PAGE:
Christina Nafziger

I am a Chicago-based freelance writer specializing in the visual arts. Recently earning my Masters in Contemporary Art Theory from Goldsmiths University of London, I currently write for local and international publications.

ArtMaze Magazine

Exorcizing of Useless or Harmful Thoughts with Paul Gagner

The satirical paintings of Paul Gagner conjure up the humorous and bizarre nature of the life of an artist. His work includes text like “How to impress and baffle people with artspeak” and “How to do everything and nothing all day. Tomorrow” that is both hilarious and somehow undeniably relatable. The artist’s paintings, which look similar to self-help book covers, poke fun at the seriousness of art and lighten the mood of pretentiousness that can often be found in the art world.
ArtMaze Magazine

Compositions Rich with a Palpable Physicality: Interview with Yevgeniya Baras

Each painting created by artist Yevgeniya Baras is an exploration in meaning, material, and depth formed through her strong visual language. The materiality of each piece is an essential element of the artist’s practice, which becomes evident upon inspection of her painting’s multifaceted surfaces. They are not just textured, but layered with a plethora of fascinating materials, not lacking in diversity or uniqueness.
Sixty Inches From Center

Review: “Woman With A Camera” at the Museum of Contemporary Art Chicago

The single room that held the exhibition provided a perfect amount of breathing room while allowing the viewer to become immersed in the photographs, both as a collection and as individual pieces. The works were shown in a non-linear, almost salon-style display, which created an interesting chance for the viewer’s perspective of each piece to be confronted with alternative pairings as well as provocative overlap and connections between the works.
Sixty Inches From Center

Adrienne Ciskey: Invisible Illnesses and the Power of Play

If you suffer with a chronic illness, specifically one that others cannot see, the anxiety of  whether or not others take your pain seriously, on top of the endless physical battle with your own body, is very real. There is a hierarchy of illness in our culture based on assumptions of “seriousness” that is rarely acknowledged or discussed. A social judgment of validity is made about an illness, and if you are a woman suffering from an illness that is not only invisible but also widely unknown th
ArtMaze Magazine

Jen Mann: “I find relationships the most fascinating, and the relationship you have with yourself…”

Jen Mann’s work takes that all too familiar feeling of what lies on the other side of our computer screens in the form of likes and emojis and presses it into paint. Sometimes her artwork quite literally features this now permanently ingrained, social media iconography, such as a ‘winky face’, lighting up a subject’s features, while other compositions simply just embody that impending feeling of isolation you get when communicating mostly through Instagram. Her work poignantly brings to surface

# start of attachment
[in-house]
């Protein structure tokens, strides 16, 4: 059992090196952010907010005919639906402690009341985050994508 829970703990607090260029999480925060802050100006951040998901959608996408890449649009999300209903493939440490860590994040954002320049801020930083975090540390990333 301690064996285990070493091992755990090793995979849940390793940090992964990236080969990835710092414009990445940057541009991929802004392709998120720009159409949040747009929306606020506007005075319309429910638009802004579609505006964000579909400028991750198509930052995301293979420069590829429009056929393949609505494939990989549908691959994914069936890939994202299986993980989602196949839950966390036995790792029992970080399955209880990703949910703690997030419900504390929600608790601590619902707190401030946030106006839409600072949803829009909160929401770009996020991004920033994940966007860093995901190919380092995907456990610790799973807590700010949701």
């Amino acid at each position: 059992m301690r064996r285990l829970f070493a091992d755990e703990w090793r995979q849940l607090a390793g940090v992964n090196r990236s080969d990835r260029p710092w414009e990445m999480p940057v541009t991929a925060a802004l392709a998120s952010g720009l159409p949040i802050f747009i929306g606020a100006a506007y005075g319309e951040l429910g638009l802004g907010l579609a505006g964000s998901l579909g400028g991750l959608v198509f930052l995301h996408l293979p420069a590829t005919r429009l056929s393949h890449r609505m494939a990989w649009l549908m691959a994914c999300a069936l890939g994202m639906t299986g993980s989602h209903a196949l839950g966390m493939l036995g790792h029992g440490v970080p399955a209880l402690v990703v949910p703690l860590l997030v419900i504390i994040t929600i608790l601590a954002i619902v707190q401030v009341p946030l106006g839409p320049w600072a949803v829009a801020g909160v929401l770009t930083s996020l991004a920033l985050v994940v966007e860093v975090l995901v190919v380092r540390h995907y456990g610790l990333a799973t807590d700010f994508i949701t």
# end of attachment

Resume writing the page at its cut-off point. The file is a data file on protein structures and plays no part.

Create! Magazine

Anna Wehrwein

The paintings of artist Anna Wehrwein contain striking angles and unique perspectives that will pull you into a space of self-reflection and intimacy. Intense fields of colour spread across the composition, flattening foreground and background and creating a still sense of unity amongst the people and their environments. The vivid, outlandish hues that are so distinctive to Wehrwein’s style draw our attention to each seemingly commonplace interaction, allowing us to slow down and find the joy in
ArtMaze Magazine

The Other Art Fair, Event Review (London, 2017)

This past weekend had all kinds of talented artists at The Other Art Fair showing photography, painting, fibre art, drawing, installation art, and even interactive sculpture. As soon as you walk into the space, you are met with welcoming artists who are ready to discuss their work. Unlike most other art fairs, the exhibiting artists are there for you to meet, providing a great opportunity to find out the story behind the artwork.

All That Glitters Is Not Gold at the Phoenix Art Museum

In a world where modern technology has made many traditional artistic processes obsolete, the Center for Creative Photography in Tucson and the Phoenix Art Museum have launched a historical investigation of the platinum print. Referencing the artistic and fiscal value of this photographic method, All That Glitters Is Not Gold is an intimate, chronologically curated exhibition that begins with the invention of the platinum print in 1873, and follows its use and development in portraiture up through its revival in the 1970s and into contemporary culture.